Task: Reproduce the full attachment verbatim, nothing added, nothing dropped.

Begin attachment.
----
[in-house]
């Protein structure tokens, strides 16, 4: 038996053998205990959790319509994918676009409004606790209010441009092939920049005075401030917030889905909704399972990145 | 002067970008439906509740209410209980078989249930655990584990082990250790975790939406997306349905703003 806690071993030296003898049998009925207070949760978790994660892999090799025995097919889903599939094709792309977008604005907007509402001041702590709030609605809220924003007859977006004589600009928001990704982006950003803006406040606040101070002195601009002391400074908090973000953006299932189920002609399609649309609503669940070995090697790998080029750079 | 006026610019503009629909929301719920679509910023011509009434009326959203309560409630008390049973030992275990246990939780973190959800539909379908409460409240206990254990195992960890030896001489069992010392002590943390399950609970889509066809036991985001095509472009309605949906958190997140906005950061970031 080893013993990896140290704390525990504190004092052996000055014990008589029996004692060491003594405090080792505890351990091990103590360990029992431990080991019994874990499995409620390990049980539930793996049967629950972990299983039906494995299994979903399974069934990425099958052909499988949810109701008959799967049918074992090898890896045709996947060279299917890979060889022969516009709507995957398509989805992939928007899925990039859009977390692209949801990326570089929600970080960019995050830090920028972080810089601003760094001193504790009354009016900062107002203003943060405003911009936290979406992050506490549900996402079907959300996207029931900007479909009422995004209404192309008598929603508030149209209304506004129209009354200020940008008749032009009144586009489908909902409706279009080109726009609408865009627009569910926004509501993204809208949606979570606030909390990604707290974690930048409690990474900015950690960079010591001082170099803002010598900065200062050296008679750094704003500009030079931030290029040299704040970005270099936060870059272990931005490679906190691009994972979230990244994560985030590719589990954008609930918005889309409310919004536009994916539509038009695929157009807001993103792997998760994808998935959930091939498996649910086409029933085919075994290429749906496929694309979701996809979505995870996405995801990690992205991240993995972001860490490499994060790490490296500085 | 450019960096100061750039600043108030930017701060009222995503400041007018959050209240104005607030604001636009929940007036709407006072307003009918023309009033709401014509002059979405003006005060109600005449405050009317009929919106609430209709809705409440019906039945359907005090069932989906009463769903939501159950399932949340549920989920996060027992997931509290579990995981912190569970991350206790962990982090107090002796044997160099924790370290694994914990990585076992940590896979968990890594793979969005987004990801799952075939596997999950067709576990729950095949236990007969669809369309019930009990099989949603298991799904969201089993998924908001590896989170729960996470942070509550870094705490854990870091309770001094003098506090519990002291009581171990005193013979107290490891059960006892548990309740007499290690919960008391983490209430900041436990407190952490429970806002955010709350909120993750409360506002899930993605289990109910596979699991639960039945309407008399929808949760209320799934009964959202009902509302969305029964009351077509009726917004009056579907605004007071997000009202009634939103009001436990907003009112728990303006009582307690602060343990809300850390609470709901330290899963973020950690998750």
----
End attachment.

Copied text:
[in-house]
């Protein structure tokens, strides 16, 4: 038996053998205990959790319509994918676009409004606790209010441009092939920049005075401030917030889905909704399972990145 | 002067970008439906509740209410209980078989249930655990584990082990250790975790939406997306349905703003 806690071993030296003898049998009925207070949760978790994660892999090799025995097919889903599939094709792309977008604005907007509402001041702590709030609605809220924003007859977006004589600009928001990704982006950003803006406040606040101070002195601009002391400074908090973000953006299932189920002609399609649309609503669940070995090697790998080029750079 | 006026610019503009629909929301719920679509910023011509009434009326959203309560409630008390049973030992275990246990939780973190959800539909379908409460409240206990254990195992960890030896001489069992010392002590943390399950609970889509066809036991985001095509472009309605949906958190997140906005950061970031 080893013993990896140290704390525990504190004092052996000055014990008589029996004692060491003594405090080792505890351990091990103590360990029992431990080991019994874990499995409620390990049980539930793996049967629950972990299983039906494995299994979903399974069934990425099958052909499988949810109701008959799967049918074992090898890896045709996947060279299917890979060889022969516009709507995957398509989805992939928007899925990039859009977390692209949801990326570089929600970080960019995050830090920028972080810089601003760094001193504790009354009016900062107002203003943060405003911009936290979406992050506490549900996402079907959300996207029931900007479909009422995004209404192309008598929603508030149209209304506004129209009354200020940008008749032009009144586009489908909902409706279009080109726009609408865009627009569910926004509501993204809208949606979570606030909390990604707290974690930048409690990474900015950690960079010591001082170099803002010598900065200062050296008679750094704003500009030079931030290029040299704040970005270099936060870059272990931005490679906190691009994972979230990244994560985030590719589990954008609930918005889309409310919004536009994916539509038009695929157009807001993103792997998760994808998935959930091939498996649910086409029933085919075994290429749906496929694309979701996809979505995870996405995801990690992205991240993995972001860490490499994060790490490296500085 | 450019960096100061750039600043108030930017701060009222995503400041007018959050209240104005607030604001636009929940007036709407006072307003009918023309009033709401014509002059979405003006005060109600005449405050009317009929919106609430209709809705409440019906039945359907005090069932989906009463769903939501159950399932949340549920989920996060027992997931509290579990995981912190569970991350206790962990982090107090002796044997160099924790370290694994914990990585076992940590896979968990890594793979969005987004990801799952075939596997999950067709576990729950095949236990007969669809369309019930009990099989949603298991799904969201089993998924908001590896989170729960996470942070509550870094705490854990870091309770001094003098506090519990002291009581171990005193013979107290490891059960006892548990309740007499290690919960008391983490209430900041436990407190952490429970806002955010709350909120993750409360506002899930993605289990109910596979699991639960039945309407008399929808949760209320799934009964959202009902509302969305029964009351077509009726917004009056579907605004007071997000009202009634939103009001436990907003009112728990303006009582307690602060343990809300850390609470709901330290899963973020950690998750």